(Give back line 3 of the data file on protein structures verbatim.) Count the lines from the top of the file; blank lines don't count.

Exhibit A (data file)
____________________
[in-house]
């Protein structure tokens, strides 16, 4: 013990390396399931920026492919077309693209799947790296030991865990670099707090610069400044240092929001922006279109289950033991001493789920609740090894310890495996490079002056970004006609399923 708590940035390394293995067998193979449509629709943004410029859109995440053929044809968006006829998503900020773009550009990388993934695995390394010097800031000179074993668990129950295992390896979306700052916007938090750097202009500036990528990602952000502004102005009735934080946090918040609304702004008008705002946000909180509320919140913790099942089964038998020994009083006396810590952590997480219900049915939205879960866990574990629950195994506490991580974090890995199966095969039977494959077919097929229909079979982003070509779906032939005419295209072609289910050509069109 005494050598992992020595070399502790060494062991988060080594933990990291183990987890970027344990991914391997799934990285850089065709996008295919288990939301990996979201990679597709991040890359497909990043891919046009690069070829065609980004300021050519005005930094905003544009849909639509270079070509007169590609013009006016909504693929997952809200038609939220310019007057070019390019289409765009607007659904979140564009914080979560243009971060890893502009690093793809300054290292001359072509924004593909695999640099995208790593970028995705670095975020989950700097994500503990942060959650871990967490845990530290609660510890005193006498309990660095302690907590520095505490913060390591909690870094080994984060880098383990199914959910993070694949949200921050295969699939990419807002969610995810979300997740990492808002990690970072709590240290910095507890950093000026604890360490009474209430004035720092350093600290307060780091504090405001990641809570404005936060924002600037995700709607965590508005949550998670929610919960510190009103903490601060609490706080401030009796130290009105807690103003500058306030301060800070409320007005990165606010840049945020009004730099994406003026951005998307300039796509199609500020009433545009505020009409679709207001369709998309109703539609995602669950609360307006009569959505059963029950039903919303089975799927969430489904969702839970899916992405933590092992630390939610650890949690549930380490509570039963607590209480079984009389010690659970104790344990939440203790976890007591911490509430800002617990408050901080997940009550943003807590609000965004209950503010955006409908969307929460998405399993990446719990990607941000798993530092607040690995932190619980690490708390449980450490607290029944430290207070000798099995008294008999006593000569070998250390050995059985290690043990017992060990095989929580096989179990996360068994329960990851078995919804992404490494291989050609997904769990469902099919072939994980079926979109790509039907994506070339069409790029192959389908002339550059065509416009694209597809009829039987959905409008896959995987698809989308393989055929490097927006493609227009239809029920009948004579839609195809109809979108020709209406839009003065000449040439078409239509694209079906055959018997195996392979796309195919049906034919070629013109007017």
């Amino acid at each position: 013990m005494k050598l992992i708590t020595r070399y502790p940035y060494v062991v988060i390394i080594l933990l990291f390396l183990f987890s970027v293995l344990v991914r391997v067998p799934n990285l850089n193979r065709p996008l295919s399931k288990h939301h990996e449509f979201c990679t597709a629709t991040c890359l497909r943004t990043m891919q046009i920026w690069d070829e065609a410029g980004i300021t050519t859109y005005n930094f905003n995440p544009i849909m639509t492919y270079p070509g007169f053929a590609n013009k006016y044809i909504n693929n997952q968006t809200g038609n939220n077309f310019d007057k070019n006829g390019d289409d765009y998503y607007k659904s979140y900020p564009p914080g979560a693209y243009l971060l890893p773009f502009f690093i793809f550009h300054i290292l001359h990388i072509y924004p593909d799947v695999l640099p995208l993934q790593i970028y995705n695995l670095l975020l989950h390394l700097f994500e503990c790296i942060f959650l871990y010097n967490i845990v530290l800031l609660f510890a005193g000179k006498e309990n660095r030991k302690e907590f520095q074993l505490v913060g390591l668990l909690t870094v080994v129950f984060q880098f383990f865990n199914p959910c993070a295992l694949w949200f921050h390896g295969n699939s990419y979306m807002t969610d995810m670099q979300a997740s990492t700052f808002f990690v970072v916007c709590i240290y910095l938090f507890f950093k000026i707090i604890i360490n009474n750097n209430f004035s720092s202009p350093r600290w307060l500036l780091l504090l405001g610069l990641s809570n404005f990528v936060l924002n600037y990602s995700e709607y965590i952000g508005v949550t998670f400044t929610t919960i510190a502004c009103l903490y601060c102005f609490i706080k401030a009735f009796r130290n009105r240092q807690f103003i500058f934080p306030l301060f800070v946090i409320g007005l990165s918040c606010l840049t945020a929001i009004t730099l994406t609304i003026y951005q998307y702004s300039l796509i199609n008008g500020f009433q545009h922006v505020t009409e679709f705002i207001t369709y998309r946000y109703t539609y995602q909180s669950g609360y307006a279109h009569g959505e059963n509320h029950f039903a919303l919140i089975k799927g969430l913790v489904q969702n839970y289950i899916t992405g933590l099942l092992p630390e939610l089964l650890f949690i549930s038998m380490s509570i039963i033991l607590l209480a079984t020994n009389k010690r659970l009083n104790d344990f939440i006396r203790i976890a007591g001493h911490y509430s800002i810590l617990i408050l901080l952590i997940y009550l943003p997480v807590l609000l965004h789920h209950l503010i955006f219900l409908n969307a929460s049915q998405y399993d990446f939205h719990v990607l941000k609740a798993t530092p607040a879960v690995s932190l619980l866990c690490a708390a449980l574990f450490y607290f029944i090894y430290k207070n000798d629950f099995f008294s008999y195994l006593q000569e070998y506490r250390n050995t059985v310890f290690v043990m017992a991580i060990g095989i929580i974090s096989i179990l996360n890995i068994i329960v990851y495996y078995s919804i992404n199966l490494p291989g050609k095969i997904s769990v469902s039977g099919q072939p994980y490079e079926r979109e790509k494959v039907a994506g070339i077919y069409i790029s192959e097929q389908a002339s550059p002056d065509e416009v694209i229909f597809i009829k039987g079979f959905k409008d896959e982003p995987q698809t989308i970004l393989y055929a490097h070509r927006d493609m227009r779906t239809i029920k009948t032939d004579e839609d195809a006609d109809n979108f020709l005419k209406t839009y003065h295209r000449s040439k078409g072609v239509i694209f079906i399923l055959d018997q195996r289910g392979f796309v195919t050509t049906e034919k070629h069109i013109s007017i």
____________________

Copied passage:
């Amino acid at each position: 013990m005494k050598l992992i708590t020595r070399y502790p940035y060494v062991v988060i390394i080594l933990l990291f390396l183990f987890s970027v293995l344990v991914r391997v067998p799934n990285l850089n193979r065709p996008l295919s399931k288990h939301h990996e449509f979201c990679t597709a629709t991040c890359l497909r943004t990043m891919q046009i920026w690069d070829e065609a410029g980004i300021t050519t859109y005005n930094f905003n995440p544009i849909m639509t492919y270079p070509g007169f053929a590609n013009k006016y044809i909504n693929n997952q968006t809200g038609n939220n077309f310019d007057k070019n006829g390019d289409d765009y998503y607007k659904s979140y900020p564009p914080g979560a693209y243009l971060l890893p773009f502009f690093i793809f550009h300054i290292l001359h990388i072509y924004p593909d799947v695999l640099p995208l993934q790593i970028y995705n695995l670095l975020l989950h390394l700097f994500e503990c790296i942060f959650l871990y010097n967490i845990v530290l800031l609660f510890a005193g000179k006498e309990n660095r030991k302690e907590f520095q074993l505490v913060g390591l668990l909690t870094v080994v129950f984060q880098f383990f865990n199914p959910c993070a295992l694949w949200f921050h390896g295969n699939s990419y979306m807002t969610d995810m670099q979300a997740s990492t700052f808002f990690v970072v916007c709590i240290y910095l938090f507890f950093k000026i707090i604890i360490n009474n750097n209430f004035s720092s202009p350093r600290w307060l500036l780091l504090l405001g610069l990641s809570n404005f990528v936060l924002n600037y990602s995700e709607y965590i952000g508005v949550t998670f400044t929610t919960i510190a502004c009103l903490y601060c102005f609490i706080k401030a009735f009796r130290n009105r240092q807690f103003i500058f934080p306030l301060f800070v946090i409320g007005l990165s918040c606010l840049t945020a929001i009004t730099l994406t609304i003026y951005q998307y702004s300039l796509i199609n008008g500020f009433q545009h922006v505020t009409e679709f705002i207001t369709y998309r946000y109703t539609y995602q909180s669950g609360y307006a279109h009569g959505e059963n509320h029950f039903a919303l919140i089975k799927g969430l913790v489904q969702n839970y289950i899916t992405g933590l099942l092992p630390e939610l089964l650890f949690i549930s038998m380490s509570i039963i033991l607590l209480a079984t020994n009389k010690r659970l009083n104790d344990f939440i006396r203790i976890a007591g001493h911490y509430s800002i810590l617990i408050l901080l952590i997940y009550l943003p997480v807590l609000l965004h789920h209950l503010i955006f219900l409908n969307a929460s049915q998405y399993d990446f939205h719990v990607l941000k609740a798993t530092p607040a879960v690995s932190l619980l866990c690490a708390a449980l574990f450490y607290f029944i090894y430290k207070n000798d629950f099995f008294s008999y195994l006593q000569e070998y506490r250390n050995t059985v310890f290690v043990m017992a991580i060990g095989i929580i974090s096989i179990l996360n890995i068994i329960v990851y495996y078995s919804i992404n199966l490494p291989g050609k095969i997904s769990v469902s039977g099919q072939p994980y490079e079926r979109e790509k494959v039907a994506g070339i077919y069409i790029s192959e097929q389908a002339s550059p002056d065509e416009v694209i229909f597809i009829k039987g079979f959905k409008d896959e982003p995987q698809t989308i970004l393989y055929a490097h070509r927006d493609m227009r779906t239809i029920k009948t032939d004579e839609d195809a006609d109809n979108f020709l005419k209406t839009y003065h295209r000449s040439k078409g072609v239509i694209f079906i399923l055959d018997q195996r289910g392979f796309v195919t050509t049906e034919k070629h069109i013109s007017i």